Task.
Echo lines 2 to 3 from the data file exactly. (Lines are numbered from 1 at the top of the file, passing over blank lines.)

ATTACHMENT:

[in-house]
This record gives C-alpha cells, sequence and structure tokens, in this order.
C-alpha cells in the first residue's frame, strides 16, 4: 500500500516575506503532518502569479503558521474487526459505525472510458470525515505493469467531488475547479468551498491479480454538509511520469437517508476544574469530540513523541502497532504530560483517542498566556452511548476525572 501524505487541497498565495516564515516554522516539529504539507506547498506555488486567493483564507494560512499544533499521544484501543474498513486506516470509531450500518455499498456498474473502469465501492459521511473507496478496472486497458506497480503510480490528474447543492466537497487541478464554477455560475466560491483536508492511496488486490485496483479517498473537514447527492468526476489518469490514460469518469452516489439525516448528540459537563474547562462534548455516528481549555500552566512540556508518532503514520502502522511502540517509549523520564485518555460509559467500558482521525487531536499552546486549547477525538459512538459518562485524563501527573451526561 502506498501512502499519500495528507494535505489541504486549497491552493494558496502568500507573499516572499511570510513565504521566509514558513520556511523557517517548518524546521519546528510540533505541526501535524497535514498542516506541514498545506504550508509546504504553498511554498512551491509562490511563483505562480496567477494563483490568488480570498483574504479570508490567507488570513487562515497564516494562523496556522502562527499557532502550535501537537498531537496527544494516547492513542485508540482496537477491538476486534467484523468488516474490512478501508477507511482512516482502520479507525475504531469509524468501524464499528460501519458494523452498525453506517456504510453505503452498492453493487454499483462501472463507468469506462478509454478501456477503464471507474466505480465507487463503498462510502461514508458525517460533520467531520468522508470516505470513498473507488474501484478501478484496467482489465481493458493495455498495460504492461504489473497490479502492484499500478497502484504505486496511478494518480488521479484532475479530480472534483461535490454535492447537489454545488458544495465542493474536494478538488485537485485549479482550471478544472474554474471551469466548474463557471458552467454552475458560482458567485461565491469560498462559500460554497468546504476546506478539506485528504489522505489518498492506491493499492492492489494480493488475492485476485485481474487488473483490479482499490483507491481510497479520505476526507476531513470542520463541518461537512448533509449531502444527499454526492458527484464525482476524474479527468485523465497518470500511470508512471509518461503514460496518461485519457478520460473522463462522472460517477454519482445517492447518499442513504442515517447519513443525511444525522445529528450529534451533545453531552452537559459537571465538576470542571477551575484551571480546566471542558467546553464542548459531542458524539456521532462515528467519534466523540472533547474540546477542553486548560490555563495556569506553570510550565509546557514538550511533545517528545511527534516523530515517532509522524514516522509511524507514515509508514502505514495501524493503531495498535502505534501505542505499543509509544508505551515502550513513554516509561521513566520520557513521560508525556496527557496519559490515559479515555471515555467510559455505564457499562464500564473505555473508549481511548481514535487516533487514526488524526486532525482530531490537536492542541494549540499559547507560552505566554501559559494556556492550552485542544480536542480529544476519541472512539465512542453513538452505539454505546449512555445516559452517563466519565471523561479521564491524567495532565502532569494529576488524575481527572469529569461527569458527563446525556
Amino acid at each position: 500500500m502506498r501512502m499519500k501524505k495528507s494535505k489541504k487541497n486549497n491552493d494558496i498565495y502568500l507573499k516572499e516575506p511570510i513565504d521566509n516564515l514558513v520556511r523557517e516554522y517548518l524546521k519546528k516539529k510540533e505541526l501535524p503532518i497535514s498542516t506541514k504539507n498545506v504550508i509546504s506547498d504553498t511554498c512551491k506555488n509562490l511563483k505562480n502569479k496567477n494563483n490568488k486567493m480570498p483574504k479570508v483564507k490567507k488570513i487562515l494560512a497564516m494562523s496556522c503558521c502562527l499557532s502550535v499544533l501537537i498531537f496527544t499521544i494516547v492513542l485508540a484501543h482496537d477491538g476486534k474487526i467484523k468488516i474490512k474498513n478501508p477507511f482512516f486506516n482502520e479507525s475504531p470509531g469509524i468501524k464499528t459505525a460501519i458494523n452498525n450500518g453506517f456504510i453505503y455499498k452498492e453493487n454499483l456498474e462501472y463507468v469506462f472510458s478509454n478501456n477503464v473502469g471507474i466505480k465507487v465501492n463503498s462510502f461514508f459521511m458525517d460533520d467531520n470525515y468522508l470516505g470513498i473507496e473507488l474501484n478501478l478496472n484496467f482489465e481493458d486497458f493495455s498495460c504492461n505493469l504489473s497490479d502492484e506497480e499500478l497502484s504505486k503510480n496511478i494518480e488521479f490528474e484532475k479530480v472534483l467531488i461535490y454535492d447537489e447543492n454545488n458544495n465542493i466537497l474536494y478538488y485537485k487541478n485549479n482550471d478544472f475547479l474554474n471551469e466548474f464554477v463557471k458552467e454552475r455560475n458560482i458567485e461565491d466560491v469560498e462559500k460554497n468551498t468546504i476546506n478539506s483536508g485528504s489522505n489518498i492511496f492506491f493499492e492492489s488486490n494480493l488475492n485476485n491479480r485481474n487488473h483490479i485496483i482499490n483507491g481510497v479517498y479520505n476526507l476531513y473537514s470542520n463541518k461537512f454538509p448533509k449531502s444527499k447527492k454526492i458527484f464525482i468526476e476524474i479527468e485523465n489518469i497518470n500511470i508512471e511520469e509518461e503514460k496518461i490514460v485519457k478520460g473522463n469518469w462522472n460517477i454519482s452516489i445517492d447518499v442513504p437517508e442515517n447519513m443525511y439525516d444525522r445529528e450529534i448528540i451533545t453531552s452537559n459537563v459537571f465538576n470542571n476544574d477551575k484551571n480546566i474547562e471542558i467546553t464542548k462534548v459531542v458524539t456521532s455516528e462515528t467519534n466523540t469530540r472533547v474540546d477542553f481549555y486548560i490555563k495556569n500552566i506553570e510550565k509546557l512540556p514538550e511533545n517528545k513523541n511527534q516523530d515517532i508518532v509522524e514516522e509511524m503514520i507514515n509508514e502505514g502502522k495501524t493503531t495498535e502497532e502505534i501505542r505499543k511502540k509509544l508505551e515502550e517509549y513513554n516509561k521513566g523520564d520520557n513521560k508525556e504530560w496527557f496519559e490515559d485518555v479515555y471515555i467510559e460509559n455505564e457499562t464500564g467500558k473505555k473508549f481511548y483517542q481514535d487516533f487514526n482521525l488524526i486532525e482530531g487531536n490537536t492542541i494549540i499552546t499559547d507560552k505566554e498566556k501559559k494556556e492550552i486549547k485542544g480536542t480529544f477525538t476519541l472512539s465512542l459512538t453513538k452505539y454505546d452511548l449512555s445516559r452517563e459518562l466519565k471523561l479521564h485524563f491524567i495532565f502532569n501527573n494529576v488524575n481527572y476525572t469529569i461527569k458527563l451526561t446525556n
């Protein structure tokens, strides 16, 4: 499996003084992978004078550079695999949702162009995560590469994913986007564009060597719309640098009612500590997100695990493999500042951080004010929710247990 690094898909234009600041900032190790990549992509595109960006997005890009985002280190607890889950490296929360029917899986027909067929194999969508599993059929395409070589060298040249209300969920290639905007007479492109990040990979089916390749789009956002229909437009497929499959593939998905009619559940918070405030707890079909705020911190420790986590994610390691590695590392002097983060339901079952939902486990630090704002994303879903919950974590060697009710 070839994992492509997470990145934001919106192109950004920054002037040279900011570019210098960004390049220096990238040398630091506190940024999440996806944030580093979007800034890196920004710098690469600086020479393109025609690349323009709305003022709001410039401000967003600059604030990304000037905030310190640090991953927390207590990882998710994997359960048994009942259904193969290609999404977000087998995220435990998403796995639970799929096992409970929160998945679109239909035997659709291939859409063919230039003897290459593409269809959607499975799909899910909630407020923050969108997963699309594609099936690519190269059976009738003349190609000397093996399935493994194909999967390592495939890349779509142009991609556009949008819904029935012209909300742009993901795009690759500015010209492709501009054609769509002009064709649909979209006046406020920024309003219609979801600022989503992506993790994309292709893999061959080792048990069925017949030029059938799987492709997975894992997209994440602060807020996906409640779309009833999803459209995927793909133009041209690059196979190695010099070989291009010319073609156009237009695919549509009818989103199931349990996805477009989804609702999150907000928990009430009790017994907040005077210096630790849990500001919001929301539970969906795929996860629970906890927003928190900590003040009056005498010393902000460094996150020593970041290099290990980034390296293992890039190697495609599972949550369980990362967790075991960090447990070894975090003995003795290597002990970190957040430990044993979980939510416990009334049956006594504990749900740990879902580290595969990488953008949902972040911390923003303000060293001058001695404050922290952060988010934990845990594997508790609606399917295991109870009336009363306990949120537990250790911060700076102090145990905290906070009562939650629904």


This record gives C-alpha cells, sequence and structure tokens, in this order.
C-alpha cells in the first residue's frame, strides 16, 4: 500500500516575506503532518502569479503558521474487526459505525472510458470525515505493469467531488475547479468551498491479480454538509511520469437517508476544574469530540513523541502497532504530560483517542498566556452511548476525572 501524505487541497498565495516564515516554522516539529504539507506547498506555488486567493483564507494560512499544533499521544484501543474498513486506516470509531450500518455499498456498474473502469465501492459521511473507496478496472486497458506497480503510480490528474447543492466537497487541478464554477455560475466560491483536508492511496488486490485496483479517498473537514447527492468526476489518469490514460469518469452516489439525516448528540459537563474547562462534548455516528481549555500552566512540556508518532503514520502502522511502540517509549523520564485518555460509559467500558482521525487531536499552546486549547477525538459512538459518562485524563501527573451526561 502506498501512502499519500495528507494535505489541504486549497491552493494558496502568500507573499516572499511570510513565504521566509514558513520556511523557517517548518524546521519546528510540533505541526501535524497535514498542516506541514498545506504550508509546504504553498511554498512551491509562490511563483505562480496567477494563483490568488480570498483574504479570508490567507488570513487562515497564516494562523496556522502562527499557532502550535501537537498531537496527544494516547492513542485508540482496537477491538476486534467484523468488516474490512478501508477507511482512516482502520479507525475504531469509524468501524464499528460501519458494523452498525453506517456504510453505503452498492453493487454499483462501472463507468469506462478509454478501456477503464471507474466505480465507487463503498462510502461514508458525517460533520467531520468522508470516505470513498473507488474501484478501478484496467482489465481493458493495455498495460504492461504489473497490479502492484499500478497502484504505486496511478494518480488521479484532475479530480472534483461535490454535492447537489454545488458544495465542493474536494478538488485537485485549479482550471478544472474554474471551469466548474463557471458552467454552475458560482458567485461565491469560498462559500460554497468546504476546506478539506485528504489522505489518498492506491493499492492492489494480493488475492485476485485481474487488473483490479482499490483507491481510497479520505476526507476531513470542520463541518461537512448533509449531502444527499454526492458527484464525482476524474479527468485523465497518470500511470508512471509518461503514460496518461485519457478520460473522463462522472460517477454519482445517492447518499442513504442515517447519513443525511444525522445529528450529534451533545453531552452537559459537571465538576470542571477551575484551571480546566471542558467546553464542548459531542458524539456521532462515528467519534466523540472533547474540546477542553486548560490555563495556569506553570510550565509546557514538550511533545517528545511527534516523530515517532509522524514516522509511524507514515509508514502505514495501524493503531495498535502505534501505542505499543509509544508505551515502550513513554516509561521513566520520557513521560508525556496527557496519559490515559479515555471515555467510559455505564457499562464500564473505555473508549481511548481514535487516533487514526488524526486532525482530531490537536492542541494549540499559547507560552505566554501559559494556556492550552485542544480536542480529544476519541472512539465512542453513538452505539454505546449512555445516559452517563466519565471523561479521564491524567495532565502532569494529576488524575481527572469529569461527569458527563446525556